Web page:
The Romans gave the name of Saxons to barbarian pirates that plagued the North Sea region in the Late Roman Period. Historians link them with the Angles to create the germanic Anglo-Saxon period of which London was the leading town. But excavation and DNA analysis make the traditional story more difficult to sustain and although the Anglo-Saxond have a rich history how much of it can be trusted? Was there a Dark Age? When did London recover from the decline and fall of the Roman Empire? How did English become the main language sweeping aside native Celtic languages? In the streets of the City we will try to glimpse the reality behind the myths.

 

This is a walk for London Walks by Kevin Flude

The City Backstreets Pub Tour

The City Backstreets Pub Tour
from Roman Forum to Scrooge’s place of work.
7.15 pm on Saturday, October 5.
Meet Kevin just outside exit 3 of BankTube.

A tour though the lanes and alleys that wend their way picturesquely through the centre of one of the world’s greatest Cities. This walk has it all, not only at the centre of London and its history, but also one of the most hidden, unexpected and atmospheric routes, through lanes, alleys and courtyards between the main streets.. On route we will explore the origins of London’s financial heart, places associated with Dicken’s fiction, and explore the Roman origins of the City.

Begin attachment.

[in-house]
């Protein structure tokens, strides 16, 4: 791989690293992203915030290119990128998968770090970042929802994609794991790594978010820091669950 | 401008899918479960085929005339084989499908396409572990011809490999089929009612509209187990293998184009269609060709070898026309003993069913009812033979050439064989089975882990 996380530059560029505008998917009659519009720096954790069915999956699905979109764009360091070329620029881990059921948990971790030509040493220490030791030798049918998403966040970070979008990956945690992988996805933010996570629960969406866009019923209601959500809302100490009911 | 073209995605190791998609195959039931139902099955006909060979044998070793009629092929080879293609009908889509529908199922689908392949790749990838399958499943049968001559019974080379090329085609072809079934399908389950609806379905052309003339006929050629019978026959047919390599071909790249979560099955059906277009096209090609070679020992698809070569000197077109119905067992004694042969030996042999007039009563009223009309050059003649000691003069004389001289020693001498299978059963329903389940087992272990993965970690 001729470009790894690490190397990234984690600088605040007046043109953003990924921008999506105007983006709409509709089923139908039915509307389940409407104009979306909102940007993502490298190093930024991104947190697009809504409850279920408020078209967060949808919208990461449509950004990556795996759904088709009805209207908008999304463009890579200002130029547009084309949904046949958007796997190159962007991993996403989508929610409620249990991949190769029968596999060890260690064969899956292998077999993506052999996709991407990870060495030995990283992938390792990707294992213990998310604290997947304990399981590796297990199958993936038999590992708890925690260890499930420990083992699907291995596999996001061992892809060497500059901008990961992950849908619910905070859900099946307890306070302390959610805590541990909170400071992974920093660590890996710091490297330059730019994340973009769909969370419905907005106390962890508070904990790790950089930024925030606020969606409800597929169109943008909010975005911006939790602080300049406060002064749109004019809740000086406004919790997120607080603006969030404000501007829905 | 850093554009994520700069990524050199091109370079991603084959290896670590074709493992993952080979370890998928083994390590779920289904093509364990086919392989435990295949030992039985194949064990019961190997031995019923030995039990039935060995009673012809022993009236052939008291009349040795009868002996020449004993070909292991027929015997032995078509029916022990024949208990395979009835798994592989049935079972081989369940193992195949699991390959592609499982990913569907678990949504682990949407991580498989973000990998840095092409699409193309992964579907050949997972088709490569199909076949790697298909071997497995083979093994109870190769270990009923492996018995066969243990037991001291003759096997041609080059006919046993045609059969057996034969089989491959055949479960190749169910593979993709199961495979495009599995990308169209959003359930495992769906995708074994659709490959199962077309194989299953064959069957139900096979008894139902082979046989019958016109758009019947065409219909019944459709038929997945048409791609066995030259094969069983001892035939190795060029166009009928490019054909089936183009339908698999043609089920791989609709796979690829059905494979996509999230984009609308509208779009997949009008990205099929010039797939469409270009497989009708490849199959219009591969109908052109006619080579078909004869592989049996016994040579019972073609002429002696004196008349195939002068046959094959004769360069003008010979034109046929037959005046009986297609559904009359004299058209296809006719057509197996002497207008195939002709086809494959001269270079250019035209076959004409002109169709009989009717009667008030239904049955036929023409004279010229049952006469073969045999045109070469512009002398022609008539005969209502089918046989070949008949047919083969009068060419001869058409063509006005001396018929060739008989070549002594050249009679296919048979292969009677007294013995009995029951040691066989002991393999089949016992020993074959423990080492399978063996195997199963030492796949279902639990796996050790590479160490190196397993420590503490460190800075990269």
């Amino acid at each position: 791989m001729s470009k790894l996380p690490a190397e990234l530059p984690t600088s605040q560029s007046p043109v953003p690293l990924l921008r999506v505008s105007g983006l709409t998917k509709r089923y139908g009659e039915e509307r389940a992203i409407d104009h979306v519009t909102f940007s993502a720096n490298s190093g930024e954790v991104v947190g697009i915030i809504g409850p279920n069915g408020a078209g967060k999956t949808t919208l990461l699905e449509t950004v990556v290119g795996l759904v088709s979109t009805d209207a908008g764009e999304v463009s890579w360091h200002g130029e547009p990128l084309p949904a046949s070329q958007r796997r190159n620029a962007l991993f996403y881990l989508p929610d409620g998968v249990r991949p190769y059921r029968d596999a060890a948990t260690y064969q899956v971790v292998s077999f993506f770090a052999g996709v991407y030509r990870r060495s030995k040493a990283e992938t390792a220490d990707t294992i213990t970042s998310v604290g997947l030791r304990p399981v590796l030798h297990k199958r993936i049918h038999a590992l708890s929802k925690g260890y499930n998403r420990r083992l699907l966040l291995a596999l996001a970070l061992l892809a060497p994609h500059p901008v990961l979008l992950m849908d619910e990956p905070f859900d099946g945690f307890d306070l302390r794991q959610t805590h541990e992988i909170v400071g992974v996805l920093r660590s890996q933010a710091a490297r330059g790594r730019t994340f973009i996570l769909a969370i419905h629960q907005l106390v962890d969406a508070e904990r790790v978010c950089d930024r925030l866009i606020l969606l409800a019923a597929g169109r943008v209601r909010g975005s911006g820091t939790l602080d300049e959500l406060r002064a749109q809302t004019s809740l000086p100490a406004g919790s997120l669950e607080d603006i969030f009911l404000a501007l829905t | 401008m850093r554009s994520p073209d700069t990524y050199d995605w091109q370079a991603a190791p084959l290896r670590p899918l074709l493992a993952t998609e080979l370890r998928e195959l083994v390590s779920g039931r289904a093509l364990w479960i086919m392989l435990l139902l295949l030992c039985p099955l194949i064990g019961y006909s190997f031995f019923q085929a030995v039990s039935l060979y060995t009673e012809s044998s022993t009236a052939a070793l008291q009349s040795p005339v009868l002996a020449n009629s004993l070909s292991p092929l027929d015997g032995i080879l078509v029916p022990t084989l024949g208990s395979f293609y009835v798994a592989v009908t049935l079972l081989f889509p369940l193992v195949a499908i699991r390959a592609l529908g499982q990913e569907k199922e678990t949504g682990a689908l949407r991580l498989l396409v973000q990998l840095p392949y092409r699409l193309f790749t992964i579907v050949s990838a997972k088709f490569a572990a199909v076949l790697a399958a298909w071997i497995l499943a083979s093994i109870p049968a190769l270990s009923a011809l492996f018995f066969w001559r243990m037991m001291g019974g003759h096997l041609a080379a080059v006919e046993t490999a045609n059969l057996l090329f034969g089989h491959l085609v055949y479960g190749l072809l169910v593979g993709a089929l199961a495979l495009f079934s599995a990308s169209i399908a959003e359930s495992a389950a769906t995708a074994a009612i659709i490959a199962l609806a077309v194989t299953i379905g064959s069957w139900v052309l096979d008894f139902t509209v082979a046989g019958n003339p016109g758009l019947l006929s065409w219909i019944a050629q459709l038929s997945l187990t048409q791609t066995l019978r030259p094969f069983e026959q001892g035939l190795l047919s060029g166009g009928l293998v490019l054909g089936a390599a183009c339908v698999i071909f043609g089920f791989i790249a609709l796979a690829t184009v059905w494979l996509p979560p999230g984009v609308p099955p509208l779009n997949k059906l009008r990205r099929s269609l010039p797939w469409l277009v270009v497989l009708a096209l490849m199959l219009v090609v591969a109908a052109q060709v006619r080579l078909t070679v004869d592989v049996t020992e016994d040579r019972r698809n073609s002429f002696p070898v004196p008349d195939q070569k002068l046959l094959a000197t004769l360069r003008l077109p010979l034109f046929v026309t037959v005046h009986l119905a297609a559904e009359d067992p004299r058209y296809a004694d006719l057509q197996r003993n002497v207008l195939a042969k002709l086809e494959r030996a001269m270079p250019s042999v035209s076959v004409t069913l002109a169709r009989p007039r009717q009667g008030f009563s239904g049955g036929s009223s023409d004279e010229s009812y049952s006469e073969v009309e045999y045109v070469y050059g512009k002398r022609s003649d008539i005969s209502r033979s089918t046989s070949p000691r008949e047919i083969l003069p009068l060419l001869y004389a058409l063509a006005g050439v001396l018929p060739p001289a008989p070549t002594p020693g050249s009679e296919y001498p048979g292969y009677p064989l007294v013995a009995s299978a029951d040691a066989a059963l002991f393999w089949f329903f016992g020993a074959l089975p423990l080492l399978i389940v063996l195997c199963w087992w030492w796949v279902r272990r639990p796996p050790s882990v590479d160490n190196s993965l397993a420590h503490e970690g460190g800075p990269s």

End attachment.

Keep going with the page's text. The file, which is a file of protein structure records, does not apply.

This is a London Walks Guided Walks. Look at their web site for a list of other of their amazing walks

Myths, Legends and the Origins of London

Myths, Legends and the Origins of London

2.30pm 5th October

Tower Hill Tube (meet by the Tower Hill Tram)

The walk is led by Kevin Flude, a former archaeologist at the Museum of London, and it looks at the archaeological evidence for the origins of London and reconsiders London’s myths and legends.

London has a rich set of origin myths and legends which are not as well known as they should be. This walk is designed to set that right and give an insight into London’s myths and legends.

Worth knowing for their own right do these origin myths have anything to say about the actual origins of London? This is what this walk explores. It is split into two halves – the first reveals the myths and the second finds out where the ‘truth’ of the origins of London may lie.

 

This is a London Walks Guided Walks. Look at their web site for a list of other of their amazing walks

Decline and Fall of Roman London Walk

THE DECLINE & FALL OF ROMAN LONDON

at 2.30 pm on Saturday, September 28 

The meeting point is just outside exit 2 of St. Paul’sTube.    No Need to Book

The first British Brexit?   The Roman British kicked out the Romans in 407AD, and apparently asked them to come back in 410 AD after a catastrophic collapse.  Plaque, civil war, invasion, mass hostile immigration, decline of industry, reversion to barter and the end of coinage and the beginnings of the Anarchy – the Dark Age.

 

Or was it?   Wasn’t it a rather a transition into the Late Antique period in which life for most people went on much as before except paying taxes to local rulers not distant Emperors?

What really was the impact of the end of the Roman system in London. What is the evidence, have we made much progress in unpicking the evidence  and are there any lessons to be learnt?